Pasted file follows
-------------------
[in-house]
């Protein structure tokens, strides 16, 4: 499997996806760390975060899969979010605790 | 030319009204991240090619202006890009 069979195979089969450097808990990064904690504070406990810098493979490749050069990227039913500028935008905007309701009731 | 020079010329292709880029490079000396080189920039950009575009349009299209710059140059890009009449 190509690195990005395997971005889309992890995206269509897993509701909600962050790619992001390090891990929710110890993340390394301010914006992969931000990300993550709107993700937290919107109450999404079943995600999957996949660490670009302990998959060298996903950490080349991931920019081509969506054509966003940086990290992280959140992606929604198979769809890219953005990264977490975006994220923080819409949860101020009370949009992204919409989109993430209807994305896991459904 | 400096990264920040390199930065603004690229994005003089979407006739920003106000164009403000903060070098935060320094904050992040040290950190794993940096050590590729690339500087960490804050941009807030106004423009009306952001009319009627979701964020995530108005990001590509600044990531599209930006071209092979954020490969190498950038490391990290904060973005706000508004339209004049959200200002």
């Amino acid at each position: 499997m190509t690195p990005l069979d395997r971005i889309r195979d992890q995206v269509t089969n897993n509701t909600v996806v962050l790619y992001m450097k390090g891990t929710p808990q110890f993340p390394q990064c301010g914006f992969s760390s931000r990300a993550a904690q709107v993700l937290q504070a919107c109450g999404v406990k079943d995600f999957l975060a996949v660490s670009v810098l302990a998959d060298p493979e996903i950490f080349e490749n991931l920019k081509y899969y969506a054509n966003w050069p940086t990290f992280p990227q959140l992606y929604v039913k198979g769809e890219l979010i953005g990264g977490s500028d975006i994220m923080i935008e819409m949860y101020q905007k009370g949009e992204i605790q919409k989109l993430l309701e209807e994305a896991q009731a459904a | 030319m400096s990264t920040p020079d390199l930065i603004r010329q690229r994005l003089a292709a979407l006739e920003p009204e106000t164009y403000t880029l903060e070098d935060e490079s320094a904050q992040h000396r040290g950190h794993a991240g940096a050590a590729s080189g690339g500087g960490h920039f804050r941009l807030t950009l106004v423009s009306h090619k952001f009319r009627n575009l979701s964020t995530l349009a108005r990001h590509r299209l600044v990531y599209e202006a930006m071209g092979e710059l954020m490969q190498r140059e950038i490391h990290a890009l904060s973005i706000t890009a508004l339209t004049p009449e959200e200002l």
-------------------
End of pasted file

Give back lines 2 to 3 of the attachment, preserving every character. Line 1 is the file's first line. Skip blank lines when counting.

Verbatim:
């Protein structure tokens, strides 16, 4: 499997996806760390975060899969979010605790 | 030319009204991240090619202006890009 069979195979089969450097808990990064904690504070406990810098493979490749050069990227039913500028935008905007309701009731 | 020079010329292709880029490079000396080189920039950009575009349009299209710059140059890009009449 190509690195990005395997971005889309992890995206269509897993509701909600962050790619992001390090891990929710110890993340390394301010914006992969931000990300993550709107993700937290919107109450999404079943995600999957996949660490670009302990998959060298996903950490080349991931920019081509969506054509966003940086990290992280959140992606929604198979769809890219953005990264977490975006994220923080819409949860101020009370949009992204919409989109993430209807994305896991459904 | 400096990264920040390199930065603004690229994005003089979407006739920003106000164009403000903060070098935060320094904050992040040290950190794993940096050590590729690339500087960490804050941009807030106004423009009306952001009319009627979701964020995530108005990001590509600044990531599209930006071209092979954020490969190498950038490391990290904060973005706000508004339209004049959200200002």
């Amino acid at each position: 499997m190509t690195p990005l069979d395997r971005i889309r195979d992890q995206v269509t089969n897993n509701t909600v996806v962050l790619y992001m450097k390090g891990t929710p808990q110890f993340p390394q990064c301010g914006f992969s760390s931000r990300a993550a904690q709107v993700l937290q504070a919107c109450g999404v406990k079943d995600f999957l975060a996949v660490s670009v810098l302990a998959d060298p493979e996903i950490f080349e490749n991931l920019k081509y899969y969506a054509n966003w050069p940086t990290f992280p990227q959140l992606y929604v039913k198979g769809e890219l979010i953005g990264g977490s500028d975006i994220m923080i935008e819409m949860y101020q905007k009370g949009e992204i605790q919409k989109l993430l309701e209807e994305a896991q009731a459904a | 030319m400096s990264t920040p020079d390199l930065i603004r010329q690229r994005l003089a292709a979407l006739e920003p009204e106000t164009y403000t880029l903060e070098d935060e490079s320094a904050q992040h000396r040290g950190h794993a991240g940096a050590a590729s080189g690339g500087g960490h920039f804050r941009l807030t950009l106004v423009s009306h090619k952001f009319r009627n575009l979701s964020t995530l349009a108005r990001h590509r299209l600044v990531y599209e202006a930006m071209g092979e710059l954020m490969q190498r140059e950038i490391h990290a890009l904060s973005i706000t890009a508004l339209t004049p009449e959200e200002l």